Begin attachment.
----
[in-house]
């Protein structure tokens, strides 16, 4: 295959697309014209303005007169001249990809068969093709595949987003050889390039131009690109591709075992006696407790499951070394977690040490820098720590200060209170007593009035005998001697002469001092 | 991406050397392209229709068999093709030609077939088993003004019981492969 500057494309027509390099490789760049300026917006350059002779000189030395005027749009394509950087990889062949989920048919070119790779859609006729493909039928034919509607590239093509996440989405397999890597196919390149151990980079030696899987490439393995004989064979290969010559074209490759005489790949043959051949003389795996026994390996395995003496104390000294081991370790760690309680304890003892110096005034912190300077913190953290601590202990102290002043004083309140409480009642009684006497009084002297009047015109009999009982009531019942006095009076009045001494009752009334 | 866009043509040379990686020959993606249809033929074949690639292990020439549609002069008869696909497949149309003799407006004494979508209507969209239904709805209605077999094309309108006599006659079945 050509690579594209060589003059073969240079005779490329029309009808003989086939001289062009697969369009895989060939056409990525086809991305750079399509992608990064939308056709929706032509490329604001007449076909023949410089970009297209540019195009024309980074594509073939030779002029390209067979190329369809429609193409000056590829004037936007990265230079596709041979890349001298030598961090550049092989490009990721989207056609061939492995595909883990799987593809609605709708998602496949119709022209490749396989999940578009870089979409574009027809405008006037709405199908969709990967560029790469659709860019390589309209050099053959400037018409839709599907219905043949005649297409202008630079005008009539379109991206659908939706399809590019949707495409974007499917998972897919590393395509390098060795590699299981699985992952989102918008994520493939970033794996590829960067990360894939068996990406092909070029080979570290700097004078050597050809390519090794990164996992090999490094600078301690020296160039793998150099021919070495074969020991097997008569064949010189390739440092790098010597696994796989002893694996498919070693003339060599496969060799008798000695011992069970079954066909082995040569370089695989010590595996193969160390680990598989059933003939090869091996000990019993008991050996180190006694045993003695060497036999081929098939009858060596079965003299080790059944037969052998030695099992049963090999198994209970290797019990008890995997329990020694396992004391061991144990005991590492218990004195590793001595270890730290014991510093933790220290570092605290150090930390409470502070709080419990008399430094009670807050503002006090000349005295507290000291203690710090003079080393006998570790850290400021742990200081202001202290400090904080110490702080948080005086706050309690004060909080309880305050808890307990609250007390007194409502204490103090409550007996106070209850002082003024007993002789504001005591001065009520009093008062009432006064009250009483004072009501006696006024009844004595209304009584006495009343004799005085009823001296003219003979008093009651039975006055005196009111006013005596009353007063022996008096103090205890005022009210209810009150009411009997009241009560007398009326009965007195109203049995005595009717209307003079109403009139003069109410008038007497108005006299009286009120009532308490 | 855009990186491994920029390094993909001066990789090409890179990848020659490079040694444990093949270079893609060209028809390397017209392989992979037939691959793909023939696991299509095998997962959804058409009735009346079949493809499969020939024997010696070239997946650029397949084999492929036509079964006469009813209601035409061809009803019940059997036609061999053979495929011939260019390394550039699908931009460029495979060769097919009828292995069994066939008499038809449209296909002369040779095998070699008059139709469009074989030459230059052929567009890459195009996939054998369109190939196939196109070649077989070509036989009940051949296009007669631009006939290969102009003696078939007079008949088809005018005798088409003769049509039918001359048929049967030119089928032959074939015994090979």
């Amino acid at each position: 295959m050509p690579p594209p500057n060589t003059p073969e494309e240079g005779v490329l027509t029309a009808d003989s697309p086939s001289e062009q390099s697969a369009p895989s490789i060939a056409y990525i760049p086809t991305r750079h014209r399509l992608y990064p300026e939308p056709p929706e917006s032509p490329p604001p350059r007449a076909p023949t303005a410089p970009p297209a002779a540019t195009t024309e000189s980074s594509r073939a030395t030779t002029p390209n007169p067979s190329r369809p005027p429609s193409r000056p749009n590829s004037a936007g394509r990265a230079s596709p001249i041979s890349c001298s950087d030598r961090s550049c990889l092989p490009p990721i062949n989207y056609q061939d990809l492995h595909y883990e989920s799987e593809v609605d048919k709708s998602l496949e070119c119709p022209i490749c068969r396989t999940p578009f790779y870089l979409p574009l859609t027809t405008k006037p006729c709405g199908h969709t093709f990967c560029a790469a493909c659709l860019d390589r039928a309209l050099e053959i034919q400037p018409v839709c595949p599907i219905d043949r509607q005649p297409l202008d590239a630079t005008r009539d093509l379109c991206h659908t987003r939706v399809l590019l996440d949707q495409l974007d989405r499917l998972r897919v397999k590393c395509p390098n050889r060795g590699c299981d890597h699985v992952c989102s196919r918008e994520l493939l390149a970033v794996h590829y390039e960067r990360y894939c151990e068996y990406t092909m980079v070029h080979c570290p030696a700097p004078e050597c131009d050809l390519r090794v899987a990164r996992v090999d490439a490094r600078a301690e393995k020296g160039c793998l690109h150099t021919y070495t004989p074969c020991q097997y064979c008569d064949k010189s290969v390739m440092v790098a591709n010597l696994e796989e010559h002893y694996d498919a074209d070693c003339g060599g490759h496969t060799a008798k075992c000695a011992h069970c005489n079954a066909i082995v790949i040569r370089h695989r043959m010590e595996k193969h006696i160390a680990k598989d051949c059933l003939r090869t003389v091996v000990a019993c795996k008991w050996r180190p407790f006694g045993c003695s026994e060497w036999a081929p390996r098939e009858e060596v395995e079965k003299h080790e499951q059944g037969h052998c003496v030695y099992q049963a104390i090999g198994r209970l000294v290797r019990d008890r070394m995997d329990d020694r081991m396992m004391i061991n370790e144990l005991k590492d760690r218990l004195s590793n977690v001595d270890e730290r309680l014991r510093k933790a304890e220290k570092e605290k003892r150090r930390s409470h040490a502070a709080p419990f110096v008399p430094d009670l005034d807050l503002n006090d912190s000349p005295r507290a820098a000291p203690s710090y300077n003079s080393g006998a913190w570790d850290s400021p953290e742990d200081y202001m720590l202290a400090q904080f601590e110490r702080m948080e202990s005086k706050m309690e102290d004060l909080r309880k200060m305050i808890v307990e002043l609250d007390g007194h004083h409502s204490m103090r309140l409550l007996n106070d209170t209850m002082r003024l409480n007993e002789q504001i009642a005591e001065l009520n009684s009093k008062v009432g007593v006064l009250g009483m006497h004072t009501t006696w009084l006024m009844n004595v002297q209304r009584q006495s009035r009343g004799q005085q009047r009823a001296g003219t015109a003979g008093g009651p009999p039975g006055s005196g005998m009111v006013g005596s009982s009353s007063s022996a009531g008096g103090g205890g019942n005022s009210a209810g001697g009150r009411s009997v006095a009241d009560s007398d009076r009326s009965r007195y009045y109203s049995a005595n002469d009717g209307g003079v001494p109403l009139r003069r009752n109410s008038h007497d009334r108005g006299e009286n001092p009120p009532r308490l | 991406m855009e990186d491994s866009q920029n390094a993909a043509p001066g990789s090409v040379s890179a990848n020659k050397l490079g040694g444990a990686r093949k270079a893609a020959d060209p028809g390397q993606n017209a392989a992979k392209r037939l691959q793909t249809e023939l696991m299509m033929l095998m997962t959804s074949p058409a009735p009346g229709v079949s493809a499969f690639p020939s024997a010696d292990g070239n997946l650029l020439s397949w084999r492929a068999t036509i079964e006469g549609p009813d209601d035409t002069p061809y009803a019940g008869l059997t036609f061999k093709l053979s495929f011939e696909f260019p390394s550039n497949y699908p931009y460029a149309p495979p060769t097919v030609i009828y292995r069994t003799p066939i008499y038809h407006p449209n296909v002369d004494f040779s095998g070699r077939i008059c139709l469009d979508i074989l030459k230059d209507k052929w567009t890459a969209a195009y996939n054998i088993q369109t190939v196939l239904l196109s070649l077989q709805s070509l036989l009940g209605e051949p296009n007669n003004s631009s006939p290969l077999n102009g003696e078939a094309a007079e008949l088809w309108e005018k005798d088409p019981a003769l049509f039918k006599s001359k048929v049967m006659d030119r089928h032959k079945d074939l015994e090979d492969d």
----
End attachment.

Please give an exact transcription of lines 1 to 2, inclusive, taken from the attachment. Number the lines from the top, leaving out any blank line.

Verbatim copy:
[in-house]
């Protein structure tokens, strides 16, 4: 295959697309014209303005007169001249990809068969093709595949987003050889390039131009690109591709075992006696407790499951070394977690040490820098720590200060209170007593009035005998001697002469001092 | 991406050397392209229709068999093709030609077939088993003004019981492969 500057494309027509390099490789760049300026917006350059002779000189030395005027749009394509950087990889062949989920048919070119790779859609006729493909039928034919509607590239093509996440989405397999890597196919390149151990980079030696899987490439393995004989064979290969010559074209490759005489790949043959051949003389795996026994390996395995003496104390000294081991370790760690309680304890003892110096005034912190300077913190953290601590202990102290002043004083309140409480009642009684006497009084002297009047015109009999009982009531019942006095009076009045001494009752009334 | 866009043509040379990686020959993606249809033929074949690639292990020439549609002069008869696909497949149309003799407006004494979508209507969209239904709805209605077999094309309108006599006659079945 050509690579594209060589003059073969240079005779490329029309009808003989086939001289062009697969369009895989060939056409990525086809991305750079399509992608990064939308056709929706032509490329604001007449076909023949410089970009297209540019195009024309980074594509073939030779002029390209067979190329369809429609193409000056590829004037936007990265230079596709041979890349001298030598961090550049092989490009990721989207056609061939492995595909883990799987593809609605709708998602496949119709022209490749396989999940578009870089979409574009027809405008006037709405199908969709990967560029790469659709860019390589309209050099053959400037018409839709599907219905043949005649297409202008630079005008009539379109991206659908939706399809590019949707495409974007499917998972897919590393395509390098060795590699299981699985992952989102918008994520493939970033794996590829960067990360894939068996990406092909070029080979570290700097004078050597050809390519090794990164996992090999490094600078301690020296160039793998150099021919070495074969020991097997008569064949010189390739440092790098010597696994796989002893694996498919070693003339060599496969060799008798000695011992069970079954066909082995040569370089695989010590595996193969160390680990598989059933003939090869091996000990019993008991050996180190006694045993003695060497036999081929098939009858060596079965003299080790059944037969052998030695099992049963090999198994209970290797019990008890995997329990020694396992004391061991144990005991590492218990004195590793001595270890730290014991510093933790220290570092605290150090930390409470502070709080419990008399430094009670807050503002006090000349005295507290000291203690710090003079080393006998570790850290400021742990200081202001202290400090904080110490702080948080005086706050309690004060909080309880305050808890307990609250007390007194409502204490103090409550007996106070209850002082003024007993002789504001005591001065009520009093008062009432006064009250009483004072009501006696006024009844004595209304009584006495009343004799005085009823001296003219003979008093009651039975006055005196009111006013005596009353007063022996008096103090205890005022009210209810009150009411009997009241009560007398009326009965007195109203049995005595009717209307003079109403009139003069109410008038007497108005006299009286009120009532308490 | 855009990186491994920029390094993909001066990789090409890179990848020659490079040694444990093949270079893609060209028809390397017209392989992979037939691959793909023939696991299509095998997962959804058409009735009346079949493809499969020939024997010696070239997946650029397949084999492929036509079964006469009813209601035409061809009803019940059997036609061999053979495929011939260019390394550039699908931009460029495979060769097919009828292995069994066939008499038809449209296909002369040779095998070699008059139709469009074989030459230059052929567009890459195009996939054998369109190939196939196109070649077989070509036989009940051949296009007669631009006939290969102009003696078939007079008949088809005018005798088409003769049509039918001359048929049967030119089928032959074939015994090979």